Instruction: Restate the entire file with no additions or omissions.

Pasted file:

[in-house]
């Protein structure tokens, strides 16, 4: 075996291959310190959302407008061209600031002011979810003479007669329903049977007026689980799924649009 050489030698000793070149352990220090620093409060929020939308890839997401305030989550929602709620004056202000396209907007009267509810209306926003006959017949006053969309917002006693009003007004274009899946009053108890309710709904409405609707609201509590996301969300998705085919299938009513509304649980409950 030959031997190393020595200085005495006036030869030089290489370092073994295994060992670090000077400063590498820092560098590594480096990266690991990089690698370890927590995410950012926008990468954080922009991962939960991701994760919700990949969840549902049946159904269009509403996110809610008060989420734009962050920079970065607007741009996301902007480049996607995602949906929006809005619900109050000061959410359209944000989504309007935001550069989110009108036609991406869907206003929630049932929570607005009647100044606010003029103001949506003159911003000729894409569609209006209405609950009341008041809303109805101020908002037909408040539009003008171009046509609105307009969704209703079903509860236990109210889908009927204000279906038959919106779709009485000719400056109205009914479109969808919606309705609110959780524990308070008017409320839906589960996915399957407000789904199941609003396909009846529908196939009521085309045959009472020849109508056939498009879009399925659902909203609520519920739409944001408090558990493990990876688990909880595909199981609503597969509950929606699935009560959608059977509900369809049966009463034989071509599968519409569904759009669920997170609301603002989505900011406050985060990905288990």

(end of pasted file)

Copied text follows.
[in-house]
């Protein structure tokens, strides 16, 4: 075996291959310190959302407008061209600031002011979810003479007669329903049977007026689980799924649009 050489030698000793070149352990220090620093409060929020939308890839997401305030989550929602709620004056202000396209907007009267509810209306926003006959017949006053969309917002006693009003007004274009899946009053108890309710709904409405609707609201509590996301969300998705085919299938009513509304649980409950 030959031997190393020595200085005495006036030869030089290489370092073994295994060992670090000077400063590498820092560098590594480096990266690991990089690698370890927590995410950012926008990468954080922009991962939960991701994760919700990949969840549902049946159904269009509403996110809610008060989420734009962050920079970065607007741009996301902007480049996607995602949906929006809005619900109050000061959410359209944000989504309007935001550069989110009108036609991406869907206003929630049932929570607005009647100044606010003029103001949506003159911003000729894409569609209006209405609950009341008041809303109805101020908002037909408040539009003008171009046509609105307009969704209703079903509860236990109210889908009927204000279906038959919106779709009485000719400056109205009914479109969808919606309705609110959780524990308070008017409320839906589960996915399957407000789904199941609003396909009846529908196939009521085309045959009472020849109508056939498009879009399925659902909203609520519920739409944001408090558990493990990876688990909880595909199981609503597969509950929606699935009560959608059977509900369809049966009463034989071509599968519409569904759009669920997170609301603002989505900011406050985060990905288990």